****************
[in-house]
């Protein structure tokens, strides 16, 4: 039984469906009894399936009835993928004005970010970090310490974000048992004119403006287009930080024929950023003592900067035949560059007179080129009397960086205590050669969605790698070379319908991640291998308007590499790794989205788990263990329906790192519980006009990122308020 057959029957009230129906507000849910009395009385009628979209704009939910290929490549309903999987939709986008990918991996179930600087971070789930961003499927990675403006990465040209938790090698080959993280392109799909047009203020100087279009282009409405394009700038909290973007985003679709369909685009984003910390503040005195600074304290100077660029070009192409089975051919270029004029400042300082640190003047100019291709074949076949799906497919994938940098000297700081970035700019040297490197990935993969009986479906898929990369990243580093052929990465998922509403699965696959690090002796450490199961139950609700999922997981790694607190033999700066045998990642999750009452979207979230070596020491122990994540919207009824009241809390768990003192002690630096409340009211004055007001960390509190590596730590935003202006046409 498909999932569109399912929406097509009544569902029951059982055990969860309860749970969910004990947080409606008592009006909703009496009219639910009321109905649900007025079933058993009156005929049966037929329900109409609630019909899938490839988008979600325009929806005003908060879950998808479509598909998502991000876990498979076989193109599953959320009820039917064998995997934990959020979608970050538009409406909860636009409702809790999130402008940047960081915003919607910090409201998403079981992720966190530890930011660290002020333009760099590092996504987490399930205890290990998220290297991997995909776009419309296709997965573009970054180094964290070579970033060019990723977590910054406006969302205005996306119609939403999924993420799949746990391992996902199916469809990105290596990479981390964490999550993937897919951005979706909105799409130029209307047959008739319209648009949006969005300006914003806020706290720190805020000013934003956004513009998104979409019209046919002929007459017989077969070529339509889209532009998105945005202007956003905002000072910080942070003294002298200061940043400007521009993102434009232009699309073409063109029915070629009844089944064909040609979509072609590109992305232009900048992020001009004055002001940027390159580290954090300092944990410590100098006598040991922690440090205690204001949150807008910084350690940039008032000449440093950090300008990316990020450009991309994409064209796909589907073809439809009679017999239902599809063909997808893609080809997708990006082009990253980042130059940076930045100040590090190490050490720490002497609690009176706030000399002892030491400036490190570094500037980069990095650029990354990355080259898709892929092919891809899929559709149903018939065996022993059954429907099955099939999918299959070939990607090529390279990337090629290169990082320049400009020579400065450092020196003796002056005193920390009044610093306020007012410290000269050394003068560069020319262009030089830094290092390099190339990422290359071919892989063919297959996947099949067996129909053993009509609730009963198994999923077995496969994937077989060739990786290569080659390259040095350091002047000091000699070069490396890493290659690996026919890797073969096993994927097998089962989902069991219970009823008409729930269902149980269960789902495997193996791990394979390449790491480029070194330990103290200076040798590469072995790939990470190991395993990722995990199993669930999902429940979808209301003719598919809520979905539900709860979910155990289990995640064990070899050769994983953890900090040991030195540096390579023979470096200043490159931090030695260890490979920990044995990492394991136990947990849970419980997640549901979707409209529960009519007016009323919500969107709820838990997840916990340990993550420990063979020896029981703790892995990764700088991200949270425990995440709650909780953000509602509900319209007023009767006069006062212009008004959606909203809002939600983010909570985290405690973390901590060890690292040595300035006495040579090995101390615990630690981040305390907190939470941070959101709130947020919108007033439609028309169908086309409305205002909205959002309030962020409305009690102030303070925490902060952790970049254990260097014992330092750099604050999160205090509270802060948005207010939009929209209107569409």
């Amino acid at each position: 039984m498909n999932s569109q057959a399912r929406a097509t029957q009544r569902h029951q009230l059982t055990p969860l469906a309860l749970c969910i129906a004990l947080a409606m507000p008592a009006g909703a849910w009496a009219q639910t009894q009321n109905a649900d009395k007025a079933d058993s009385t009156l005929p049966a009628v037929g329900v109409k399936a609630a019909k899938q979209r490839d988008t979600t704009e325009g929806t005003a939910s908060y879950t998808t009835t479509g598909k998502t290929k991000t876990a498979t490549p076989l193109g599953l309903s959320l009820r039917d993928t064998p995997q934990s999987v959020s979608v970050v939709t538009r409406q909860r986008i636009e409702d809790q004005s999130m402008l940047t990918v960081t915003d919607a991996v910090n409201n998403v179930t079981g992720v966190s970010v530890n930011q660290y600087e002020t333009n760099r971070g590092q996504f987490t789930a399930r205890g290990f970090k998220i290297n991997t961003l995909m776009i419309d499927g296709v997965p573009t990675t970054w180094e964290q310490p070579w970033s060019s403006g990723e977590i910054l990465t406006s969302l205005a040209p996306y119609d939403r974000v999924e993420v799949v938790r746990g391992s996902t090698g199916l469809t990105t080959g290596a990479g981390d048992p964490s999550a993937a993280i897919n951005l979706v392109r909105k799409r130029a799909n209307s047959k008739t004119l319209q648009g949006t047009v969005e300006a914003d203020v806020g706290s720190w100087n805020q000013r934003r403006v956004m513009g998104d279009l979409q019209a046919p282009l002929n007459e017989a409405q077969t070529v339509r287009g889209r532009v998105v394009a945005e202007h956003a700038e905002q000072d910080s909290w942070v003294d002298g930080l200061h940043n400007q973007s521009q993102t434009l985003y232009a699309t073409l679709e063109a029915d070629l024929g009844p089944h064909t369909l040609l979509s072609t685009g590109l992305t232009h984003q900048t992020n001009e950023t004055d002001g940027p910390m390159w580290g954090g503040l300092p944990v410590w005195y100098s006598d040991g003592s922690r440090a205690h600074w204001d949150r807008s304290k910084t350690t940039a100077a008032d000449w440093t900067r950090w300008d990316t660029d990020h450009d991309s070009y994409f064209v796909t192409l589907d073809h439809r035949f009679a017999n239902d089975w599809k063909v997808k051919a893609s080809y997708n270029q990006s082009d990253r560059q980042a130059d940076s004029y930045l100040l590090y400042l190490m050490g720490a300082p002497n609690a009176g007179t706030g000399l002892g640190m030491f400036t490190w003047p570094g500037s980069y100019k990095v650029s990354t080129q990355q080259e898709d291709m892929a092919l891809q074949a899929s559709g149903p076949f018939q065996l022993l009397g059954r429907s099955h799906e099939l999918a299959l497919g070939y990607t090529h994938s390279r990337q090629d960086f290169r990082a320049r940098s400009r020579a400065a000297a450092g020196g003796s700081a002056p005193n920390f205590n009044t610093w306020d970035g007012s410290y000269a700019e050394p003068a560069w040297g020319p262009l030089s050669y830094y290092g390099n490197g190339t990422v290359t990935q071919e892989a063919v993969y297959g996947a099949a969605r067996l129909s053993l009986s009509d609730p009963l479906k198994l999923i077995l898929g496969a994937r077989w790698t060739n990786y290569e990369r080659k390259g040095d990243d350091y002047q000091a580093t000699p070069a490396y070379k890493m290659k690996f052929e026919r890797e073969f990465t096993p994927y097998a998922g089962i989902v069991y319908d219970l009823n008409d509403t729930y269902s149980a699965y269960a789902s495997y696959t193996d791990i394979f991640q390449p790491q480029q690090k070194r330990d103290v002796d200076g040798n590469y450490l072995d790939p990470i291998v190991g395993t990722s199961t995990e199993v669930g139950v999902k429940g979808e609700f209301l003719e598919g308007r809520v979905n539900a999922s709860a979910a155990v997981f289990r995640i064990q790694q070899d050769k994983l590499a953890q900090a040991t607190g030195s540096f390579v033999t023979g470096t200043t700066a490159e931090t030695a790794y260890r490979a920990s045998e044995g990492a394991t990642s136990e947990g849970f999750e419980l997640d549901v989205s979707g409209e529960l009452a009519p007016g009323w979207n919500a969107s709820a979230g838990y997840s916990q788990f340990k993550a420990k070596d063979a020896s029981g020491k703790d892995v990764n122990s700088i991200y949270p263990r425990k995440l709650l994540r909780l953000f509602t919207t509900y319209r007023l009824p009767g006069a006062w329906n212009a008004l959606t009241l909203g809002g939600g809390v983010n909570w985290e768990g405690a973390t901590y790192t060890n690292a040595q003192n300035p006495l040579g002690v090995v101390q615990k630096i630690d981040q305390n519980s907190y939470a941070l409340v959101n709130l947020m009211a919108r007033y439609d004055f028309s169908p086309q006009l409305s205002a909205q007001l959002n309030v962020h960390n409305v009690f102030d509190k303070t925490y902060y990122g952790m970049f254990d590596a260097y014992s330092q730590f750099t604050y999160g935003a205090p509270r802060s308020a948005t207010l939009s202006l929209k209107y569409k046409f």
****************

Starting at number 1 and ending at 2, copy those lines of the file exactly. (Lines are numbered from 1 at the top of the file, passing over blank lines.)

[in-house]
């Protein structure tokens, strides 16, 4: 039984469906009894399936009835993928004005970010970090310490974000048992004119403006287009930080024929950023003592900067035949560059007179080129009397960086205590050669969605790698070379319908991640291998308007590499790794989205788990263990329906790192519980006009990122308020 057959029957009230129906507000849910009395009385009628979209704009939910290929490549309903999987939709986008990918991996179930600087971070789930961003499927990675403006990465040209938790090698080959993280392109799909047009203020100087279009282009409405394009700038909290973007985003679709369909685009984003910390503040005195600074304290100077660029070009192409089975051919270029004029400042300082640190003047100019291709074949076949799906497919994938940098000297700081970035700019040297490197990935993969009986479906898929990369990243580093052929990465998922509403699965696959690090002796450490199961139950609700999922997981790694607190033999700066045998990642999750009452979207979230070596020491122990994540919207009824009241809390768990003192002690630096409340009211004055007001960390509190590596730590935003202006046409 498909999932569109399912929406097509009544569902029951059982055990969860309860749970969910004990947080409606008592009006909703009496009219639910009321109905649900007025079933058993009156005929049966037929329900109409609630019909899938490839988008979600325009929806005003908060879950998808479509598909998502991000876990498979076989193109599953959320009820039917064998995997934990959020979608970050538009409406909860636009409702809790999130402008940047960081915003919607910090409201998403079981992720966190530890930011660290002020333009760099590092996504987490399930205890290990998220290297991997995909776009419309296709997965573009970054180094964290070579970033060019990723977590910054406006969302205005996306119609939403999924993420799949746990391992996902199916469809990105290596990479981390964490999550993937897919951005979706909105799409130029209307047959008739319209648009949006969005300006914003806020706290720190805020000013934003956004513009998104979409019209046919002929007459017989077969070529339509889209532009998105945005202007956003905002000072910080942070003294002298200061940043400007521009993102434009232009699309073409063109029915070629009844089944064909040609979509072609590109992305232009900048992020001009004055002001940027390159580290954090300092944990410590100098006598040991922690440090205690204001949150807008910084350690940039008032000449440093950090300008990316990020450009991309994409064209796909589907073809439809009679017999239902599809063909997808893609080809997708990006082009990253980042130059940076930045100040590090190490050490720490002497609690009176706030000399002892030491400036490190570094500037980069990095650029990354990355080259898709892929092919891809899929559709149903018939065996022993059954429907099955099939999918299959070939990607090529390279990337090629290169990082320049400009020579400065450092020196003796002056005193920390009044610093306020007012410290000269050394003068560069020319262009030089830094290092390099190339990422290359071919892989063919297959996947099949067996129909053993009509609730009963198994999923077995496969994937077989060739990786290569080659390259040095350091002047000091000699070069490396890493290659690996026919890797073969096993994927097998089962989902069991219970009823008409729930269902149980269960789902495997193996791990394979390449790491480029070194330990103290200076040798590469072995790939990470190991395993990722995990199993669930999902429940979808209301003719598919809520979905539900709860979910155990289990995640064990070899050769994983953890900090040991030195540096390579023979470096200043490159931090030695260890490979920990044995990492394991136990947990849970419980997640549901979707409209529960009519007016009323919500969107709820838990997840916990340990993550420990063979020896029981703790892995990764700088991200949270425990995440709650909780953000509602509900319209007023009767006069006062212009008004959606909203809002939600983010909570985290405690973390901590060890690292040595300035006495040579090995101390615990630690981040305390907190939470941070959101709130947020919108007033439609028309169908086309409305205002909205959002309030962020409305009690102030303070925490902060952790970049254990260097014992330092750099604050999160205090509270802060948005207010939009929209209107569409």